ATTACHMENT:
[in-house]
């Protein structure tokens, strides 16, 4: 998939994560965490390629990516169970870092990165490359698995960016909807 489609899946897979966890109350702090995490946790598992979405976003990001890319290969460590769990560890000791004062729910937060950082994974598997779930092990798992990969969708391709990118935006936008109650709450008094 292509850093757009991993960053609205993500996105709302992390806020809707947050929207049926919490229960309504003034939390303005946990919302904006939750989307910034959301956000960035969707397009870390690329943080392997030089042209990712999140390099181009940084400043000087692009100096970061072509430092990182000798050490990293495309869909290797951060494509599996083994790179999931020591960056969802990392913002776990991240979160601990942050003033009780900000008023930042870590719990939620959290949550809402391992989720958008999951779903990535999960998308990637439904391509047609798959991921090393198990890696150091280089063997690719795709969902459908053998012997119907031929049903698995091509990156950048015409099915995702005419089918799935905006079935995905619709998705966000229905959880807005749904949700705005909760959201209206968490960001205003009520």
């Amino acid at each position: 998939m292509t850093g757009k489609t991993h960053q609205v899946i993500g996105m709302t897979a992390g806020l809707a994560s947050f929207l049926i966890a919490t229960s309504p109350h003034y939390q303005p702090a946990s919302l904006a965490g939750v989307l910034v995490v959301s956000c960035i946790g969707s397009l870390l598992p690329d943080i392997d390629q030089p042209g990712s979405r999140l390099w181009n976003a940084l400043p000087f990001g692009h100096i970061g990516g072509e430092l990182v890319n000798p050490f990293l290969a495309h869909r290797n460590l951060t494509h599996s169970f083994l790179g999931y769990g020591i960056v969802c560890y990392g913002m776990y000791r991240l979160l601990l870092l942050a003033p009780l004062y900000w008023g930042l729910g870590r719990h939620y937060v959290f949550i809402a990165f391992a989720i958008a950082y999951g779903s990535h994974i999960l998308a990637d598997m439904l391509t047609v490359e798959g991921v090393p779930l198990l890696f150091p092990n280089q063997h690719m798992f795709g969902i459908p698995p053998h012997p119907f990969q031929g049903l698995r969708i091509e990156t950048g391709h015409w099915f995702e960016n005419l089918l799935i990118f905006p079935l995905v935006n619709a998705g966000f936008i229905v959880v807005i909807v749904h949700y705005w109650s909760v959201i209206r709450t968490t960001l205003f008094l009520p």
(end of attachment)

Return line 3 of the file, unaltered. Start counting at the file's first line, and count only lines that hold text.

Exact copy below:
């Amino acid at each position: 998939m292509t850093g757009k489609t991993h960053q609205v899946i993500g996105m709302t897979a992390g806020l809707a994560s947050f929207l049926i966890a919490t229960s309504p109350h003034y939390q303005p702090a946990s919302l904006a965490g939750v989307l910034v995490v959301s956000c960035i946790g969707s397009l870390l598992p690329d943080i392997d390629q030089p042209g990712s979405r999140l390099w181009n976003a940084l400043p000087f990001g692009h100096i970061g990516g072509e430092l990182v890319n000798p050490f990293l290969a495309h869909r290797n460590l951060t494509h599996s169970f083994l790179g999931y769990g020591i960056v969802c560890y990392g913002m776990y000791r991240l979160l601990l870092l942050a003033p009780l004062y900000w008023g930042l729910g870590r719990h939620y937060v959290f949550i809402a990165f391992a989720i958008a950082y999951g779903s990535h994974i999960l998308a990637d598997m439904l391509t047609v490359e798959g991921v090393p779930l198990l890696f150091p092990n280089q063997h690719m798992f795709g969902i459908p698995p053998h012997p119907f990969q031929g049903l698995r969708i091509e990156t950048g391709h015409w099915f995702e960016n005419l089918l799935i990118f905006p079935l995905v935006n619709a998705g966000f936008i229905v959880v807005i909807v749904h949700y705005w109650s909760v959201i209206r709450t968490t960001l205003f008094l009520p």